This paper addresses the optimization of ion implantation and rapid thermal annealing for the fabrication of shallow junctions and the activation of polycrystalline silicon gates in deepsubmicron CMOS transistors. Achieving ultrashallow, low-resistance junctions was studied by combining low-energy B and As implantation with spike annealing. In addition, experiments using B doping marker superlattices were performed to identify the critical physical effects underlying dopant activation and diffusion. The combination of high ramp rates (∼100 °C/s) and ∼1 s cycles at temperatures as high as 1100 °C can be used to improve dopant activation without inducing significant thermal diffusion after TED has completed. MOS capacitors were used to identify the implantation and annealing conditions needed for adequate activation of the gate electrode. In comparison to the conventional recrystallized amorphous Si gates, it was found that fine-grained poly-Si allows for the use of lower processing temperatures or shorter annealing times while improving the gate activation level. The fine-grained crystal structure enhances the de-activation of B dopants in PMOS gates during the thermal treatments following gate activation. Yet, the resulting dopant loss stays within acceptable limits as verified by excellent 0.18 μm device performance. The feasibility of spike annealing and poly-Si gate materials for 100-nm technology was proven by full integration using gate lengths down to 80 nm.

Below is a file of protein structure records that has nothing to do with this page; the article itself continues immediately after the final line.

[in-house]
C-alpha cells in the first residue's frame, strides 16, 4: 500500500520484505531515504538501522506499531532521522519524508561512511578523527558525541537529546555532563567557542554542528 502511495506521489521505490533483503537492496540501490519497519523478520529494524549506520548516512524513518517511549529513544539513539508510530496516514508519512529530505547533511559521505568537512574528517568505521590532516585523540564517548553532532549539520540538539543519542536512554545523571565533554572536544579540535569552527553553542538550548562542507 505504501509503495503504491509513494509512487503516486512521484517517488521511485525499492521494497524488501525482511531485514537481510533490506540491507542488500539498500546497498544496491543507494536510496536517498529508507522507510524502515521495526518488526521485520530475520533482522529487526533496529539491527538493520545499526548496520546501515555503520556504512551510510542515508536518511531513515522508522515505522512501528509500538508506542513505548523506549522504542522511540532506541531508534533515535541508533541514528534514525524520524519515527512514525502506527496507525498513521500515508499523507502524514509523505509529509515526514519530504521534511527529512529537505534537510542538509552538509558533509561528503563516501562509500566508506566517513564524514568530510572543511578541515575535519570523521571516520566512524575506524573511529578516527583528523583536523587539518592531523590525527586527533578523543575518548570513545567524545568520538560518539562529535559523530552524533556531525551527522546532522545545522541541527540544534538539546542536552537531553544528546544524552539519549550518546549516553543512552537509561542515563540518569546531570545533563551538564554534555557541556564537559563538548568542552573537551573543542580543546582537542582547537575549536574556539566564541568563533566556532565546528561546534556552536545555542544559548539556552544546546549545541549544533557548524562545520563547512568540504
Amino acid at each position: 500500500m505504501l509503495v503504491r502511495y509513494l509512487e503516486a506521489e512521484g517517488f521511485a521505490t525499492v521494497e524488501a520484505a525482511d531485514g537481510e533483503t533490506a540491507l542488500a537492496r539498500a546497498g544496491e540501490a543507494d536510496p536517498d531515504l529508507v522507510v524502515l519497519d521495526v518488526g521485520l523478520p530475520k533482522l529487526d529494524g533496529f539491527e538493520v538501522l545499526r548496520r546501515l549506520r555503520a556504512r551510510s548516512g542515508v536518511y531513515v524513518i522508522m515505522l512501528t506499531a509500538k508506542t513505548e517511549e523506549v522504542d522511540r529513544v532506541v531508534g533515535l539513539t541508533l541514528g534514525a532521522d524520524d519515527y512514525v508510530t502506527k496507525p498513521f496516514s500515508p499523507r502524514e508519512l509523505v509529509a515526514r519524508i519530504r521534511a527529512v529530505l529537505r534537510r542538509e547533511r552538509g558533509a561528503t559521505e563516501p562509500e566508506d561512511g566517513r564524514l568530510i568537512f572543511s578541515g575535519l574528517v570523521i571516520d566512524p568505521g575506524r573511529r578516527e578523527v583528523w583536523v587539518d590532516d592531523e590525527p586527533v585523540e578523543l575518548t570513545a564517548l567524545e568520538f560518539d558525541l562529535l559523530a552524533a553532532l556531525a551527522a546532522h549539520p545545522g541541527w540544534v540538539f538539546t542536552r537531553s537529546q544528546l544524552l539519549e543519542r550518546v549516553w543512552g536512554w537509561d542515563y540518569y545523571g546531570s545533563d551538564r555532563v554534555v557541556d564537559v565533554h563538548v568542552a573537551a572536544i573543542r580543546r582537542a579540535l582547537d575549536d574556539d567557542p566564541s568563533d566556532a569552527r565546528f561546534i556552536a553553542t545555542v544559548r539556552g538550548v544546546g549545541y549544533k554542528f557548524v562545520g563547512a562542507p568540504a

AlInAs and GaInAs lattice matched to InP and grown by MBE over a temperature range of 200 to 350°C (normal growth temperature of 500°C) has been used to enhance the device performance of inverted (where the donor layer lies below the channel) High Electron Mobility Transistors (HEMTs) and Heterojunction Bipolar Transistors (HBTs), respectively. We will show that an AlInAs spacer grown over a temperature range of 300 to 350°C and inserted between the AlInAs donor layer and GaInAs channel significantly reduces Si movement from the donor layer into the channel. This produces an inverted HEMT with a channel charge of 3.0×1012 cm−2 and mobility of 9131 cm2/V-s, as compared to the same HEMT with a spacer grown at 500 °C resulting in a channel charge of 2.3×1012 cm−2 and mobility of 4655 cm2/V-s. We will also show that a GaInAs spacer grown over a temperature range of 300 to 350°C and inserted between the AlInAs emitter and GalnAs base of an npn HBT significantly reduces Be movement from the base into the emitter, thereby allowing higher Be base dopings (up to 1×1020 cm−3) confined to 500 Å base widths, resulting in an AlInAs/GaInAs HBT with an fmax of 73 GHz and ft of 110 GHz.